Barely a week after the Chinese Communist party declared victory in its struggle to protect Shanghai from coronavirus, half of the financial hub’s districts will be shuttered this weekend to test millions of residents after signs emerged of renewed community transmission of the virus.
China’s most populous city, which was only released from a two-month lockdown last week, detected 11 new infections on Thursday, six outside the city’s mass quarantine centres.
The measures will affect eight of the financial hub’s 16 districts, including Pudong, one of the worst-hit areas at the start of the lockdown.
Three cases were detected in the Red Rose Beauty Parlour in the city centre, prompting health authorities to test more than 90,000 people close to the salon.
Only a few days previously, the Xuhui local party body wrote a celebratory post on the microblogging platform Weibo hailing the salon’s reopening on June 1 for clients who had gone weeks without a professional haircut. It said the state-run salon’s resumption of business reflected how the city’s “pandemic situation improved”. The post has since been taken down.
Wang Hongwei, a local party official in the Xuhui district, said authorities were investigating whether the salon introduced adequate virus prevention measures after one of its employees was found to have not carried out a mandatory PCR test.
The city government’s lockdown directive means residents in the affected areas will not be allowed out of their compounds during the rounds of mass testing.
The reintroduction of restrictions just days after the city’s residents flooded back on to Shanghai’s streets underscored the difficulty of squashing the highly infectious Omicron variant through mass testing and strict lockdowns.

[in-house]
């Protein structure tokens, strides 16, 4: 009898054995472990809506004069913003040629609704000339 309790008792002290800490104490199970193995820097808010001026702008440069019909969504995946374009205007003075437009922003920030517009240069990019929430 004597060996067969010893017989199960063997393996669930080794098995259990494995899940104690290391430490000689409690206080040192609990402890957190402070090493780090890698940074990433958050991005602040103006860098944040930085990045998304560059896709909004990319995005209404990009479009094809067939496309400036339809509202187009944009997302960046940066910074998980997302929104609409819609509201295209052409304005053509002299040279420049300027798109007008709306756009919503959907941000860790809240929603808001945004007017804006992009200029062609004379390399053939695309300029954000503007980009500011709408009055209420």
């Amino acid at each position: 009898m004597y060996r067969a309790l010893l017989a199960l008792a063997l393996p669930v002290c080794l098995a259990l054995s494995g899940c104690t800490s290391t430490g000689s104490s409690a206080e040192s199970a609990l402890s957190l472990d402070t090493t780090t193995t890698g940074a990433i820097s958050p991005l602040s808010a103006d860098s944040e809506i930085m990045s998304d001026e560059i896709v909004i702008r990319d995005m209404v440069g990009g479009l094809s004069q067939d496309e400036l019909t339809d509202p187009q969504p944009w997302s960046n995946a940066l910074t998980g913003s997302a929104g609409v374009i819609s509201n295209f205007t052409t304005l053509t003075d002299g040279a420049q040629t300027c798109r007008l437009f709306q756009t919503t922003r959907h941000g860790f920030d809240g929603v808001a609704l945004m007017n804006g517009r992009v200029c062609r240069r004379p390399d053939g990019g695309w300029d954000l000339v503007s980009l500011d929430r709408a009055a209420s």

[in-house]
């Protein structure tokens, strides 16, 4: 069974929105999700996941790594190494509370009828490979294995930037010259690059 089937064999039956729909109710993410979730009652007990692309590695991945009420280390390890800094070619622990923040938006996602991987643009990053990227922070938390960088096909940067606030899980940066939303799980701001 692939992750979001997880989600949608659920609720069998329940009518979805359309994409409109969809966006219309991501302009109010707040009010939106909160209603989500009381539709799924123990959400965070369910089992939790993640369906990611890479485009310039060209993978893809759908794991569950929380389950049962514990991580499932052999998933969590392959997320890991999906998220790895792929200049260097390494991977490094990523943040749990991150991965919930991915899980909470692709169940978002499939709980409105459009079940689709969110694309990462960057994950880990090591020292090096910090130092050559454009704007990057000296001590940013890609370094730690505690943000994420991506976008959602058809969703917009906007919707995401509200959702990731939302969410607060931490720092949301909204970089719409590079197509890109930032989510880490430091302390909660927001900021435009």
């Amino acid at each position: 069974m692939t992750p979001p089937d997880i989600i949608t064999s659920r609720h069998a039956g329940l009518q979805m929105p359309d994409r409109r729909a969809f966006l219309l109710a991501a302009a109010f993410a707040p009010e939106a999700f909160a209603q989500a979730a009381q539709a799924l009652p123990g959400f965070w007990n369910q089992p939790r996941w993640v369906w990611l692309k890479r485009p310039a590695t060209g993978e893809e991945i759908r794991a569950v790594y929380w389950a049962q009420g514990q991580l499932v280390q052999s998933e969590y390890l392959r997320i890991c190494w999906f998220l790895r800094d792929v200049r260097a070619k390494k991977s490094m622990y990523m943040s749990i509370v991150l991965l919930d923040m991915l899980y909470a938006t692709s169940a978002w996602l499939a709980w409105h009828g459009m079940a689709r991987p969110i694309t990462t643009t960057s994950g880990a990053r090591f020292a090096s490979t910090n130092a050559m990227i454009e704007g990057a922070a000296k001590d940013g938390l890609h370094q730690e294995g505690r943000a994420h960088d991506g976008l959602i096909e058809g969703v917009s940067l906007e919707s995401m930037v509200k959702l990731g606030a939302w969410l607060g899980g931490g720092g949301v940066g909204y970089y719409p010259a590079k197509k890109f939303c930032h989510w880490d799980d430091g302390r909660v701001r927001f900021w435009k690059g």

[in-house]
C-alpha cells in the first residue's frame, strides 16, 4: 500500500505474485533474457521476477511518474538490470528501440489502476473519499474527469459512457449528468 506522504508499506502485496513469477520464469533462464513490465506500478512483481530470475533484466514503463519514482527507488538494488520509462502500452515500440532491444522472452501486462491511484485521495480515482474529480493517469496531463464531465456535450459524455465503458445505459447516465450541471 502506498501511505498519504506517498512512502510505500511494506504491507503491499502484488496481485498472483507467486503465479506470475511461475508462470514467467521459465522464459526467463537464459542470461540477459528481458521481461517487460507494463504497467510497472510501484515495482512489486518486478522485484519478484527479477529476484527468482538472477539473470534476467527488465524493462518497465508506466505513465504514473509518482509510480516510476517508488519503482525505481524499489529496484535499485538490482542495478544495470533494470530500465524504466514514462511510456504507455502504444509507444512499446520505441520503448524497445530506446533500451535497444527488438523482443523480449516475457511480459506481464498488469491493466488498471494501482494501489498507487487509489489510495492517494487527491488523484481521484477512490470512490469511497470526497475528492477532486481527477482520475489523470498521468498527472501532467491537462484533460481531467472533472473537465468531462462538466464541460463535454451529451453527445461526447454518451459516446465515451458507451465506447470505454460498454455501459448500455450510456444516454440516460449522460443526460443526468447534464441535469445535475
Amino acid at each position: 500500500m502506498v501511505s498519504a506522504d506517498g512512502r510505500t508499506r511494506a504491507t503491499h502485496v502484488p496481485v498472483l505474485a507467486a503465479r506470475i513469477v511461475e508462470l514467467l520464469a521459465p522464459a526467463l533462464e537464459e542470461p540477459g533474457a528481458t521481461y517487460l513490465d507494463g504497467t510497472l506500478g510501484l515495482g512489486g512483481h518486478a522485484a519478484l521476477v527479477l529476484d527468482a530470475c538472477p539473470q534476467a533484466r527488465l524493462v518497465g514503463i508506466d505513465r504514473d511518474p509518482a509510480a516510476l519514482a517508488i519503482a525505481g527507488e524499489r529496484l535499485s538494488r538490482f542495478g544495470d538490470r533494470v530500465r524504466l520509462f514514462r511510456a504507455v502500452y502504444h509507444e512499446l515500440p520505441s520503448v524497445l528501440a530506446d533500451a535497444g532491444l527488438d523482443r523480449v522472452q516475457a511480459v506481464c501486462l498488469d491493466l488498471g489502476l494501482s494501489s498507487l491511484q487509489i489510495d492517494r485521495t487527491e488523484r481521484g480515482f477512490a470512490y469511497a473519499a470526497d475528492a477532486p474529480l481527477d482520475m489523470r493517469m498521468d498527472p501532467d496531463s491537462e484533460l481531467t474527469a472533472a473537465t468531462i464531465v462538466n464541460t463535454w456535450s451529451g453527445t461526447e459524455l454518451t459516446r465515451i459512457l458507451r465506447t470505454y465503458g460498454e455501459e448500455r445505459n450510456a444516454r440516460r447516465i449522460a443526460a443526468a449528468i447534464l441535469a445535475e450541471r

China’s adherence to its contentious zero-Covid policy has hammered the economy, and the latest restrictions will weigh further on consumer expenditure. Chinese producer prices rose at their slowest rate in more than a year in May, as lockdowns knocked demand for important industrial commodities.
Data from the National Bureau of Statistics released on Friday showed that prices rose by just 6.4 per cent compared with the same period a year ago, the slowest rate of factory gate inflation since March 2021.
Any decision to extend the lockdown beyond the weekend will be predicated on how many community cases are uncovered by mass testing.
Covid testing has become a regular part of life in China. Cities have introduced mandates that anyone wishing to enter a public venue has to undergo regular testing.
Shanghai has established about 15,000 testing sites for its 26mn people. Experts said that the huge expenditure on the testing programmes and expansion of existing quarantine facilities was a sign that policymakers planned to stick with the zero-Covid strategy well into 2023, despite its high economic toll.
Following news of the impending lockdown, Shanghaiers rushed to supermarkets to stock up on fresh food in preparation for another extended shutdown.
Beijing is also on high alert after a cluster of cases was detected in Chaoyang on Thursday, linked to entertainment venues in the capital’s largest district.
Additional reporting by Maiqi Ding in Beijing, Wang Xueqiao in Shanghai and William Langley in Hong Kong